Using Put Options To Buy McDonald’s

| November 23, 2011 | 0 Comments

Have you ever wanted to buy a stock but thought, “Not now, the price is too high?”  I certainly have.  Sometimes waiting works out and the stock drops to a more attractive price.  But other times, the stock just keeps moving higher and I miss out on some nice profits.

Wouldn’t it be great if there was a way to buy stocks at below market prices?

If you think so, I’ve got some good news for you…

There’s an investment strategy that can help you get stocks at the price you want to pay.  What’s more, this strategy can also put money in your pocket immediately.

I’ll tell you all about it in a second… but first, a little background.

The strategy involves using options to buy stock.  It’s not widely used by the average investor, but it should be.  The problem is most people think options are too complicated.

But I’m going to change that… at least for this exciting option strategy.  And soon you’ll never have to pay full price for a stock again!

The strategy I’m talking about is… selling put options.

Here are some of the basics to get started…

First, you’ve got to do your research and find a stock you want to buy.  It should be a stock that you wouldn’t mind owning even if the price drops significantly.  Blue Chip stocks are usually good for this strategy.

Once you have the stock, you’ll need to figure out what price you’re willing to pay for it, preferably a price below the current market price.  Don’t be afraid to choose a price that’s 10% or even 15% below the stock’s current market price.

Next, you’re going to need to pick a timeframe for the trade.

Remember, every option contract has an expiration date.  Any time prior to expiration, your put option can be exercised by the buyer.  If that happens, you’ll have to buy 100 shares immediately.

Let’s be clear, when you sell a put option, you don’t have any say when you’ll have to buy your shares.  Only the buyer of the put option has that choice.  The seller must buy the shares as soon as the option buyer exercises the put.  So, make sure you always have enough money in your account to buy the 100 shares.

Getting back to timeframes… I like to use four months to a year.  I’ve found these time periods usually offer the best risk/reward profile.  And more importantly, they tend to offer the highest option premiums.

Ok, now you’ve got your stock, the timeframe for the trade, and the price you’re willing to pay.

Sounds good… let’s see how the strategy works!

To make this easier to understand, I’m going to use a real world example.  Let’s say you want to buy shares of McDonald’s (MCD).  Right now the stock is trading at $92 a share.  But you decide $85 is the most you feel comfortable paying over the next four months.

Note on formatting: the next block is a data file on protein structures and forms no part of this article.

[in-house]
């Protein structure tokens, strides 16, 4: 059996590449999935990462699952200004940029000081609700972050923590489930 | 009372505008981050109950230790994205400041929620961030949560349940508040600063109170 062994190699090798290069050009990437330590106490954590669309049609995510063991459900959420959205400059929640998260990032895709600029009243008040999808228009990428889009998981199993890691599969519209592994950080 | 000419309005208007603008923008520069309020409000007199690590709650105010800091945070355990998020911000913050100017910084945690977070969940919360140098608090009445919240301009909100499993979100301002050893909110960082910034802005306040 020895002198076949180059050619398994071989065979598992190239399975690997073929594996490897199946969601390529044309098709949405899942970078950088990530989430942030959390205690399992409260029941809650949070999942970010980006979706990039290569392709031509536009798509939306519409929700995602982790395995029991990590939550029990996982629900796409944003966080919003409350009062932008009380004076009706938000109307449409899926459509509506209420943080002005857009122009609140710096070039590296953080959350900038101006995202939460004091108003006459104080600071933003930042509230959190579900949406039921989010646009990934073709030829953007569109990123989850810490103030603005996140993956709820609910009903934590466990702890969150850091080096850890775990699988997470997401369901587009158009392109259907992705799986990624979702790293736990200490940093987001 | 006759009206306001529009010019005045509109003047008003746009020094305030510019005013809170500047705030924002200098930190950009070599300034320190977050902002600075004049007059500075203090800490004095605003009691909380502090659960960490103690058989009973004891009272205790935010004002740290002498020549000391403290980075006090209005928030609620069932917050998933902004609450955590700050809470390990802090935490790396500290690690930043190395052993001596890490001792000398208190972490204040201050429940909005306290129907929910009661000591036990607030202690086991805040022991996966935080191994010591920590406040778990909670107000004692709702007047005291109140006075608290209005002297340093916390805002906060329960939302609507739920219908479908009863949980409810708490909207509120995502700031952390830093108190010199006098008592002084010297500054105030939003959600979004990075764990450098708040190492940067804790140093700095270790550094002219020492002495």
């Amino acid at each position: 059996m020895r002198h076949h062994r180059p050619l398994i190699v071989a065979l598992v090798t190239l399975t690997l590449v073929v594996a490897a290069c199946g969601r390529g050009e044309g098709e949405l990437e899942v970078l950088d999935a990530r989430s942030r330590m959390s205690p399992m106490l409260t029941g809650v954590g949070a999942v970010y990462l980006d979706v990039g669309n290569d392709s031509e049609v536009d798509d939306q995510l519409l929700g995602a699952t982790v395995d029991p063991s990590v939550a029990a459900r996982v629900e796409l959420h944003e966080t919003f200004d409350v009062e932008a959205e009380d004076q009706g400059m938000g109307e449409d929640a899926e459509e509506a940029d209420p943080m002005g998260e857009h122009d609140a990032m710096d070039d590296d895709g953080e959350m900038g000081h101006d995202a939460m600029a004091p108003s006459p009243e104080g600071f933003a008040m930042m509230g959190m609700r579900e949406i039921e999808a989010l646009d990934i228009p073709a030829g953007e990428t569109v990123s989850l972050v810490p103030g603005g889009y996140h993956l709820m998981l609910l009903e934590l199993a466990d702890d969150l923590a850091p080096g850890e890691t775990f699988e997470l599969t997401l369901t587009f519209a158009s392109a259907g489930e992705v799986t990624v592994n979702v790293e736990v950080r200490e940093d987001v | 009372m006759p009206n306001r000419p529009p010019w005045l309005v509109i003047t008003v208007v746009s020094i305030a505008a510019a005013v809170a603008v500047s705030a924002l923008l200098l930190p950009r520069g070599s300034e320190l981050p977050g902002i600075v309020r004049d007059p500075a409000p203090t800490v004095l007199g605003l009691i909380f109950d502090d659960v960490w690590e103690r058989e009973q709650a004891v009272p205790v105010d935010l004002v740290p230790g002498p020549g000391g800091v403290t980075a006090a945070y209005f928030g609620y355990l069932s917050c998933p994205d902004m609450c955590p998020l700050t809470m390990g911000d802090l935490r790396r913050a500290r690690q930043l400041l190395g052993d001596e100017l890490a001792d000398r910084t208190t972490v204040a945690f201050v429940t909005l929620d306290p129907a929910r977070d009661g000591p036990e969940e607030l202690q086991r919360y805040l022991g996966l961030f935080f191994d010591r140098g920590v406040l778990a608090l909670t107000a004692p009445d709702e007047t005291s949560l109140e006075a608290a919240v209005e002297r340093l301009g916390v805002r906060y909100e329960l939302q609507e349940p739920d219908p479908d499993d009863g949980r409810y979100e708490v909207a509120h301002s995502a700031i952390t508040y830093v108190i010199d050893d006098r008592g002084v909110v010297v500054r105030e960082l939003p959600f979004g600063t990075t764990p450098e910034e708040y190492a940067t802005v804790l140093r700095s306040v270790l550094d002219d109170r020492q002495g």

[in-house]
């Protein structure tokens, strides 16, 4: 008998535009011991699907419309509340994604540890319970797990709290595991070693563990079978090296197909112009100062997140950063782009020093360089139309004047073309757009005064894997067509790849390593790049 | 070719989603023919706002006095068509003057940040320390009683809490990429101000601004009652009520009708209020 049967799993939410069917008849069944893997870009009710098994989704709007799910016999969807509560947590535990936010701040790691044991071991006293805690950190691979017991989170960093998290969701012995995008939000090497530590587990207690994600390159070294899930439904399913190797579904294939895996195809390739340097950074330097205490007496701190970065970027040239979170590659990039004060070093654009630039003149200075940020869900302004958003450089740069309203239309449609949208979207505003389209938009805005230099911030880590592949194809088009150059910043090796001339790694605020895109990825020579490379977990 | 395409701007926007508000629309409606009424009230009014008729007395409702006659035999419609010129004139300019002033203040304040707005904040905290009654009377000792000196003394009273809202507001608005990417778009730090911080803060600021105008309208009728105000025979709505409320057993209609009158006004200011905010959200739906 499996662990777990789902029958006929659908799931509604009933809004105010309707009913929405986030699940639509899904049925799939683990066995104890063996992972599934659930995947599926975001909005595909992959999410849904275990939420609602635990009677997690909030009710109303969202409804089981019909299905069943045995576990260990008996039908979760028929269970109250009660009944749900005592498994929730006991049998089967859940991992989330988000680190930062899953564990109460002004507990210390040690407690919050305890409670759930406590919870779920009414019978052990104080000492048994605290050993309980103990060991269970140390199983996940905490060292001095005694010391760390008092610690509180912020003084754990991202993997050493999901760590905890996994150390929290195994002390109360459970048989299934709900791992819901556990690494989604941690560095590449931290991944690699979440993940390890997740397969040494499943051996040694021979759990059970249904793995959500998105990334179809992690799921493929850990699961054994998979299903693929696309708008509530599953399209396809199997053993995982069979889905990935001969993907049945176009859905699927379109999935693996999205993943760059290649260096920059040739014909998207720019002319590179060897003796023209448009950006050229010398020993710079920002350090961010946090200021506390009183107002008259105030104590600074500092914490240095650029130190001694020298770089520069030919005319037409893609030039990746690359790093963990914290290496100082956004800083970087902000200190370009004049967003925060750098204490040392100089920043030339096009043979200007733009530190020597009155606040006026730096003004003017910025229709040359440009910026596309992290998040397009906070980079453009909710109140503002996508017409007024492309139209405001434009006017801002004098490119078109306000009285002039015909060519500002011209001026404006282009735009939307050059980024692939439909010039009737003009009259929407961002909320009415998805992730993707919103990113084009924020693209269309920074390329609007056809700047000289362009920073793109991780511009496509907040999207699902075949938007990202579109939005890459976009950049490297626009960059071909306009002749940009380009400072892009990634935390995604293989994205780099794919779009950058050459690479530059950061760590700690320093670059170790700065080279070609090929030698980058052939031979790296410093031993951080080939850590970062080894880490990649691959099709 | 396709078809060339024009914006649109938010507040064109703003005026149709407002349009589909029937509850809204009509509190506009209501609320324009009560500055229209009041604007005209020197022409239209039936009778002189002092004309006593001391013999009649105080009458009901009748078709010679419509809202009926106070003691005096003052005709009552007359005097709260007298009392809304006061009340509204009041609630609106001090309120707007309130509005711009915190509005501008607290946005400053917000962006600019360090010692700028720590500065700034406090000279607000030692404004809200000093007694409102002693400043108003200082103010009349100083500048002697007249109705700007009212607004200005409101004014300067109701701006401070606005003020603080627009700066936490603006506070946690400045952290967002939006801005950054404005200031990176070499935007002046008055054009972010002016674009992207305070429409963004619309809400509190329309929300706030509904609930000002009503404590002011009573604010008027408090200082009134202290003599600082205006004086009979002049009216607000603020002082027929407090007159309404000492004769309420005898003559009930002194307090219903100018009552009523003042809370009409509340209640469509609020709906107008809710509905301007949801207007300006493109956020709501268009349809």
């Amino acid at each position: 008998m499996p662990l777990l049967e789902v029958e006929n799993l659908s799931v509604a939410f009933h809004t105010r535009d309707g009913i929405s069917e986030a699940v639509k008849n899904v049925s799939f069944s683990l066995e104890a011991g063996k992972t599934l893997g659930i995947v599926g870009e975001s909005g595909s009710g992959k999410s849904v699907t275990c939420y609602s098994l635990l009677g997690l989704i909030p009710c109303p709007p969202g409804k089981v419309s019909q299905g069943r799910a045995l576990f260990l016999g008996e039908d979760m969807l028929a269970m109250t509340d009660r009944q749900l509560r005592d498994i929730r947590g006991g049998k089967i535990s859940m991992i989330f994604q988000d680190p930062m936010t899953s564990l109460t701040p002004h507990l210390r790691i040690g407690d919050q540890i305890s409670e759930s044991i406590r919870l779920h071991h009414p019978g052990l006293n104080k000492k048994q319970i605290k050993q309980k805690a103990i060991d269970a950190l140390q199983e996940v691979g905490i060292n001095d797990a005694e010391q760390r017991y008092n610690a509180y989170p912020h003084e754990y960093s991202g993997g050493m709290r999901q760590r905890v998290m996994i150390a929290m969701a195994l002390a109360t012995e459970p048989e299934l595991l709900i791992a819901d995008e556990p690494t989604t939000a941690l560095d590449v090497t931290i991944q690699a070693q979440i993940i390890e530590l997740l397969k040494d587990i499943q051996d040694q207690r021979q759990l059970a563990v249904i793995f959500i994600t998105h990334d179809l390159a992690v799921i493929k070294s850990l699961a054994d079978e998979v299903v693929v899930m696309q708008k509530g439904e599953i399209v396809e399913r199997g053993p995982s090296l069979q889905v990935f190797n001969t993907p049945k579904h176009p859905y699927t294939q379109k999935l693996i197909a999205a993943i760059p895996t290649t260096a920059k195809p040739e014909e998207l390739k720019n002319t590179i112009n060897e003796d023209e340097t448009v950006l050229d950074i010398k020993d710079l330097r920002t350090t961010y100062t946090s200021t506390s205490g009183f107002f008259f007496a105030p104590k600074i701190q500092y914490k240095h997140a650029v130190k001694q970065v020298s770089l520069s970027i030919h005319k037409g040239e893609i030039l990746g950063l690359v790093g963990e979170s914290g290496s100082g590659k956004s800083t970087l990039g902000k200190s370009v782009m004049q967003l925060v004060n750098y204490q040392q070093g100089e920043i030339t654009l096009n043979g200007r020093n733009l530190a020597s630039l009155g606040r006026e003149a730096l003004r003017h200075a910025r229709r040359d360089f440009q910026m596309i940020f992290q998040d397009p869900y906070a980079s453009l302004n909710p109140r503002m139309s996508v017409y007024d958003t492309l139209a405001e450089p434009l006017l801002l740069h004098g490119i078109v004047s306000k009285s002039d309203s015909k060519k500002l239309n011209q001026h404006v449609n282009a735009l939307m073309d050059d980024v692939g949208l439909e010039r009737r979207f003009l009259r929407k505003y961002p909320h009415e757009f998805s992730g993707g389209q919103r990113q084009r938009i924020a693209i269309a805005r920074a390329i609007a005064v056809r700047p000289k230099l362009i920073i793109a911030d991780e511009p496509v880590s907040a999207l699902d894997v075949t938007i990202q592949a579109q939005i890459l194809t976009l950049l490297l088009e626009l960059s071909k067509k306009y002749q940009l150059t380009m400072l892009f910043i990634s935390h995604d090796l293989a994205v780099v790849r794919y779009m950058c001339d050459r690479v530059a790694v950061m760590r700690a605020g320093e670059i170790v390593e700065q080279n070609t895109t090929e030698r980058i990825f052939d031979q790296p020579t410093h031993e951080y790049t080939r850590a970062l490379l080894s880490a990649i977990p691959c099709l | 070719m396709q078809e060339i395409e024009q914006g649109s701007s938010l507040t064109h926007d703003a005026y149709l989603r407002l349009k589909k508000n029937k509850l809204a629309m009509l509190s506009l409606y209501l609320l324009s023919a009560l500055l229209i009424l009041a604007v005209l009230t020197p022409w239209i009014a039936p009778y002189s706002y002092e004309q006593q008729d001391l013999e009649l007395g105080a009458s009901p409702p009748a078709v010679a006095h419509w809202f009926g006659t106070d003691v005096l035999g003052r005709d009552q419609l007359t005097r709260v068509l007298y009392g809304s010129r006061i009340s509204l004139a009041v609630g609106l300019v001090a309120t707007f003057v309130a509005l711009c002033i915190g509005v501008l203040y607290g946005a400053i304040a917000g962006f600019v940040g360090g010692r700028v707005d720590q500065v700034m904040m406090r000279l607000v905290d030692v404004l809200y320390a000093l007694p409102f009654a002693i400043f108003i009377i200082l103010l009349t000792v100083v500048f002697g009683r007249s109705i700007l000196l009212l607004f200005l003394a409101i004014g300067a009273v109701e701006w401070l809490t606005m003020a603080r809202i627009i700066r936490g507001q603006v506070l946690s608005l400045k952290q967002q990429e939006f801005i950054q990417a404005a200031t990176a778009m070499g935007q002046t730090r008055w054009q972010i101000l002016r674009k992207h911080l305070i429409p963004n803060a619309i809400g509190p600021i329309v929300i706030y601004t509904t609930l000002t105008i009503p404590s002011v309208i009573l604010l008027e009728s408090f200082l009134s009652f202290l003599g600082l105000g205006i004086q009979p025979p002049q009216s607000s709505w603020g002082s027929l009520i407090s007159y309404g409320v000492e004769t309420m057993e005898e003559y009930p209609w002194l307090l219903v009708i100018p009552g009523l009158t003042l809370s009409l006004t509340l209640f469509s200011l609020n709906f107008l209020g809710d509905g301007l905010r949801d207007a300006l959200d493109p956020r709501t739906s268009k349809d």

Here’s how you make your trade…

First, sell one March 2012 put option with a strike price of $85 for $2.50 a share.  Since each put contract controls 100 shares, you’ll be collecting $250.  Your account will show you’ve sold one put contract and your cash balance is higher by $250.

You’re trade is on, now you just need to wait for McDonald’s stock to approach $85.

But hold on, as expiration approaches, some interesting scenarios can play out.

If March expiration passes and McDonald’s is still trading for $92 a share, you’re sitting pretty.  The put option you sold expires and you get to keep the $250 premium as pure profit.  That’s a 3% yield on the cash you were holding to buy the stock!  In addition, if you did this every four months, that would be a 12% annual yield.

Let’s face it… you’re certainly not going to earn 12% interest from your bank right now.

Now you can sell another put option on McDonald’s and collect more premium.  And you can continue to capitalize as long as your put options keep expiring worthless.

As you can see, you can use this strategy over and over to keep generating income.

But here’s the best part…

Let’s assume McDonald’s is trading at just under $85 a share, say $84, at expiration.  Now you’re obligated to buy 100 shares of McDonald’s at $85.  Again, no worries!  You’re still ok.  After buying your 100 shares of McDonald’s and then subtracting the premium you collected for the sale of the put option ($85-$2.50), you now own McDonald’s at a price of $82.50.

Do you see what just happened?  You saved 10% on your purchase of McDonald’s shares.

Now you have one more choice to make…

You can immediately turn around and sell your McDonald’s shares for $84, a quick $150 profit.  Or you can just go ahead and keep them to maintain a long position in a solid Blue Chip stock.

No question about it, selling put options is a simple, versatile options strategy.  Not only can you use this strategy to generate recurring income, you can use it to buy shares of good, quality companies at discounted prices.

However you choose to use the put selling strategy, it’s a powerful tool for boosting returns!

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Category: Options Trading

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